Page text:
“We’re excited to have an artist from right here in Florence,” says Drew Murphy, General Manager of Party Town, “whose work has been featured in so many international locations. Keith’s work is part of the collection(s) of the Princess of Saudi Arabia, Cincinnati Bell, Converges, Cincinnati Financial and many other prestigious private collections across the United States.”
The wines planned by the knowledgeable staff include a few really nice gems. I always enjoy the tastings on a weekly basis and encourage everyone to visit. This Saturday should be a great time at Party Town. Cost of the tasting: Free.
Wines available to taste:
Laguna Laguna Chardonnay
Valle dell’Acate Insolia
Columbia’s Cellarmaster Riesling
Valle dell’Acate Il Moro
Mitolo Savitar Shiraz
Runquist Petite Sirah
Silver Oak Napa Cabernet Sauvignon
On the drive across Kansas, a state that seems to be roughly 12,000 miles across, Michelle and I noticed a billboard for the Oz Museum. With her love of the Wizard of Oz and my desire to not be in the car for a few minutes, we decided to make a small detour to Wamego, KS. Wamego was a very nice little town and in addition to having coffee at The Daily Grind, next door was the Oz Winery.
The winery offers free samples while they are open and this gave us a chance to try what they had to offer. The dry whites were tasty, especially the Poppy Fields, a balanced Pinot Gris. The wine was well made and we ended up with a few bottles.
Oz Winery is worth a stop for anyone on their way through the Sunflower State.
And if you want to know more about our cross-country road trip, from Cincinnati to San Francisco, you can follow along over on the Posterous Blog.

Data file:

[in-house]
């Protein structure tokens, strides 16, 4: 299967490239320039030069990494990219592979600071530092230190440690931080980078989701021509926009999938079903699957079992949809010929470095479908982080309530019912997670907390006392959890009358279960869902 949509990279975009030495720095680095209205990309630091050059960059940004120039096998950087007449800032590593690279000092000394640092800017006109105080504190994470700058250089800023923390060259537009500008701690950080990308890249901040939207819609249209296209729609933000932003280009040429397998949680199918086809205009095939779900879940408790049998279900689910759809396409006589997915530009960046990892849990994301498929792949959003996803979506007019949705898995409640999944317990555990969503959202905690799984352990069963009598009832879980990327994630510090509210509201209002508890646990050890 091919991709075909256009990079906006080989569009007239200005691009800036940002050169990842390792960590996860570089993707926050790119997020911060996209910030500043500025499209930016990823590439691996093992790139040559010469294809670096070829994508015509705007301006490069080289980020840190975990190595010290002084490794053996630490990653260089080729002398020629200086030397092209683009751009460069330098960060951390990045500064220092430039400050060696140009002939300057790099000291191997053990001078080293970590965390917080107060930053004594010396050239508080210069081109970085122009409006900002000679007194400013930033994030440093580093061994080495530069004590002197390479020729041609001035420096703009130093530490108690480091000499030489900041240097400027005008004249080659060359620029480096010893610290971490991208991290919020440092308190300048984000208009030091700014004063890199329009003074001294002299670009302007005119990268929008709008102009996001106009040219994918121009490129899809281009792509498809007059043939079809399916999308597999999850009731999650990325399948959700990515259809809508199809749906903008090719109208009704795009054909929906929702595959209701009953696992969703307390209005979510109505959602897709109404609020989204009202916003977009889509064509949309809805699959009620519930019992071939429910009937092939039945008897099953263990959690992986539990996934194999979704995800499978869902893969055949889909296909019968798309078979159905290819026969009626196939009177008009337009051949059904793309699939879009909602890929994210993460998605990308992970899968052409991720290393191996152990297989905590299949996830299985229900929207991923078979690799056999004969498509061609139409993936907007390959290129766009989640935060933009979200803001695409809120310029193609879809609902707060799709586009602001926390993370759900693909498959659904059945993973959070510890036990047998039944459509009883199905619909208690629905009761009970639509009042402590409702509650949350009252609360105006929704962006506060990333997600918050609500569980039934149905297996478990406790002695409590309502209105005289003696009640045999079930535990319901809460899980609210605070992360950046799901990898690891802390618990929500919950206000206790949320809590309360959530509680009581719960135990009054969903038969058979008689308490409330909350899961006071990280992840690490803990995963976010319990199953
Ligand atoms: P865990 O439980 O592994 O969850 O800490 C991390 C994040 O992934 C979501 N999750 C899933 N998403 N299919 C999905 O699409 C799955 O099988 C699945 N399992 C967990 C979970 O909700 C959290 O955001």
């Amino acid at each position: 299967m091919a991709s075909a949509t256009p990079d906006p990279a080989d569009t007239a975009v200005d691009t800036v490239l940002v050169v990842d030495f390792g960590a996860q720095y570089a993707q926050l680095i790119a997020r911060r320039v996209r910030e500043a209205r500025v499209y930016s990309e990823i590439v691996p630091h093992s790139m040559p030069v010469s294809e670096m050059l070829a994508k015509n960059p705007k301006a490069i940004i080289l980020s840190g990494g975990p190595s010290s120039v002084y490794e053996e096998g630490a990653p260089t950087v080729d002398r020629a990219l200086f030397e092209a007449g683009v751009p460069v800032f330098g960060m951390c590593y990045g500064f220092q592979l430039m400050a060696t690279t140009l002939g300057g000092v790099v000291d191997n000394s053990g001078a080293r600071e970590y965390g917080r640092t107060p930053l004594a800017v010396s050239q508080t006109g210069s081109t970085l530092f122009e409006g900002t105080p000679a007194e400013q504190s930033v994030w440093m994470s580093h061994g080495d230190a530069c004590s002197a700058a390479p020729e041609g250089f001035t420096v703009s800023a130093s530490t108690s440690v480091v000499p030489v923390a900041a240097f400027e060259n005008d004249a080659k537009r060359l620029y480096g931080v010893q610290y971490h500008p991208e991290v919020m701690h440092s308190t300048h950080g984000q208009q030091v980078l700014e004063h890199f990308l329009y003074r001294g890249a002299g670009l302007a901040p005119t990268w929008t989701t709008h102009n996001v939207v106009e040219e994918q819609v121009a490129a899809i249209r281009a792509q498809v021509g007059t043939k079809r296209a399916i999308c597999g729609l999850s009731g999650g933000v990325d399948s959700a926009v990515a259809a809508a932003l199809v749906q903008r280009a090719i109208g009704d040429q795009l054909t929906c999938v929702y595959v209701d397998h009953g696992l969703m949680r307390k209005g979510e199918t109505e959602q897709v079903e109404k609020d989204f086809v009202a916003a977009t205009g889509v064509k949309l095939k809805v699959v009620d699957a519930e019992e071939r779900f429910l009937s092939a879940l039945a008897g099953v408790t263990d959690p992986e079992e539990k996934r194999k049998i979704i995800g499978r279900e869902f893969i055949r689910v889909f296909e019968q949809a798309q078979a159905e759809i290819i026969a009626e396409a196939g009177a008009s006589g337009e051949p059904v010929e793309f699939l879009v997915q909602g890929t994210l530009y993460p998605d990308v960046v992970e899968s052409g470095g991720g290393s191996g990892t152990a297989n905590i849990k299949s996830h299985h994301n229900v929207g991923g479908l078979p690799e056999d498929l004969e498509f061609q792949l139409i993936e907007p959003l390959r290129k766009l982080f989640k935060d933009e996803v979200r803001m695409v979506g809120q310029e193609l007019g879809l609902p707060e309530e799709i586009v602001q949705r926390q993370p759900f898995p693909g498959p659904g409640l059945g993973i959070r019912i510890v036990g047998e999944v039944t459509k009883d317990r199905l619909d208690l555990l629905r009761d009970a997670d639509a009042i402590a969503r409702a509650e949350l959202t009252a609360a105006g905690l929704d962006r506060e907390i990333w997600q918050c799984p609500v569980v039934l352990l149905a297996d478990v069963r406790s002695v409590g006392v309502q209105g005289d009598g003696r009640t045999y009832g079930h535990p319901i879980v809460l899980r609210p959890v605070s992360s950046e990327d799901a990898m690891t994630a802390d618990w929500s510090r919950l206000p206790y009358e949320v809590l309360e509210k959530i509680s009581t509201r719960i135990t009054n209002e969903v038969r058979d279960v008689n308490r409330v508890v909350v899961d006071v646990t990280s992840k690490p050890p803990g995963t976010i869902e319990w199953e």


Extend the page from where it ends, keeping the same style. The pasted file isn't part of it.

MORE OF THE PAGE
I got an email this morning that grabbed my attention. Microwines in Kenwood, a wine shop known for its open tasting table and its often unique selection of wines, is making some drastic changes. They will be open “most” Saturdays from 12-5 pm and by appointment only. They will also be increasing their internet ordering, which means they’re “increasing communication” – more email! (Just what I wanted … I’m three months behind as it is.)
I could speculate on why they are making this drastic change – we all could – but I don’t know the real reasons. Here is their letter, as received in my own inbox:
microWINES is updating its model! For the past six years, microWINES has been delivering cutting edge wine retailing, entertainment and educational experiences in a unique setting. Our global portfolio of small production wines from around the world is well selected and much appreciated by all our loyal customers. Like most retailing today, many of our customers now call in orders, browse our web site and e-mail orders for ultimate delivery, and follow us on Facebook, twitter and other social media sites. microWINES will seek to enhance these methods of reaching our customers to further improve your wine acquisition experience. We will retain physical store hours at our unique wine lifestyle venue (7292 Kenwood Road Cincinnati 45236), but on a limited basis (most Saturdays 12 – 5 and by appointment). This will allow our customers to continue to choose an unequaled in store experience and take advantage of our ability to host the most unique wine themed events in Cincinnati. We will increase communication with you regarding great new wine discoveries and planned events via electronic communication. I have personally studied and developed a passion for wine over the past 25 years and I very much look forward to enhancing your education and enjoyment of wine in the years to come. Please look for further updates on: www.microwines.com and please send us your wine stories, interests, buying requests and event interests: firstname.lastname@example.org